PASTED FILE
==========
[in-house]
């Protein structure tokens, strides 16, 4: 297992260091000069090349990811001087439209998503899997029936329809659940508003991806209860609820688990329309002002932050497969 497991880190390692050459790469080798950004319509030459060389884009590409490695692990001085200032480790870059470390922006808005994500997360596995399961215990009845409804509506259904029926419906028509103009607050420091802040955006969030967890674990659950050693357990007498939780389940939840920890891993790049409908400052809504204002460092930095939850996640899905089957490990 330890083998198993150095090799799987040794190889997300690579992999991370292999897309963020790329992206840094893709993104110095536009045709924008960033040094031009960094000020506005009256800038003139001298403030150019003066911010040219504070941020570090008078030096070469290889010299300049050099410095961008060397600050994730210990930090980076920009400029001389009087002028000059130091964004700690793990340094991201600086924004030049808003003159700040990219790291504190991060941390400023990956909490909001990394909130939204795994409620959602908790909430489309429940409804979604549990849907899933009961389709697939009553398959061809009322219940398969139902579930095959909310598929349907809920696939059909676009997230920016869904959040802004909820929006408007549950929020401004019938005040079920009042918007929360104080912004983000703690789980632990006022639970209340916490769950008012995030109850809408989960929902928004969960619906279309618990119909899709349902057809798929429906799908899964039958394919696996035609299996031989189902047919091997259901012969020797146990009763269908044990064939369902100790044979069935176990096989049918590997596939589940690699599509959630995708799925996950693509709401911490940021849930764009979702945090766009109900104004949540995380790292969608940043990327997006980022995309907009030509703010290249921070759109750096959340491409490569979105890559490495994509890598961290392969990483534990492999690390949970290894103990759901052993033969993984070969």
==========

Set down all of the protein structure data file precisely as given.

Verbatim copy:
[in-house]
């Protein structure tokens, strides 16, 4: 297992260091000069090349990811001087439209998503899997029936329809659940508003991806209860609820688990329309002002932050497969 497991880190390692050459790469080798950004319509030459060389884009590409490695692990001085200032480790870059470390922006808005994500997360596995399961215990009845409804509506259904029926419906028509103009607050420091802040955006969030967890674990659950050693357990007498939780389940939840920890891993790049409908400052809504204002460092930095939850996640899905089957490990 330890083998198993150095090799799987040794190889997300690579992999991370292999897309963020790329992206840094893709993104110095536009045709924008960033040094031009960094000020506005009256800038003139001298403030150019003066911010040219504070941020570090008078030096070469290889010299300049050099410095961008060397600050994730210990930090980076920009400029001389009087002028000059130091964004700690793990340094991201600086924004030049808003003159700040990219790291504190991060941390400023990956909490909001990394909130939204795994409620959602908790909430489309429940409804979604549990849907899933009961389709697939009553398959061809009322219940398969139902579930095959909310598929349907809920696939059909676009997230920016869904959040802004909820929006408007549950929020401004019938005040079920009042918007929360104080912004983000703690789980632990006022639970209340916490769950008012995030109850809408989960929902928004969960619906279309618990119909899709349902057809798929429906799908899964039958394919696996035609299996031989189902047919091997259901012969020797146990009763269908044990064939369902100790044979069935176990096989049918590997596939589940690699599509959630995708799925996950693509709401911490940021849930764009979702945090766009109900104004949540995380790292969608940043990327997006980022995309907009030509703010290249921070759109750096959340491409490569979105890559490495994509890598961290392969990483534990492999690390949970290894103990759901052993033969993984070969």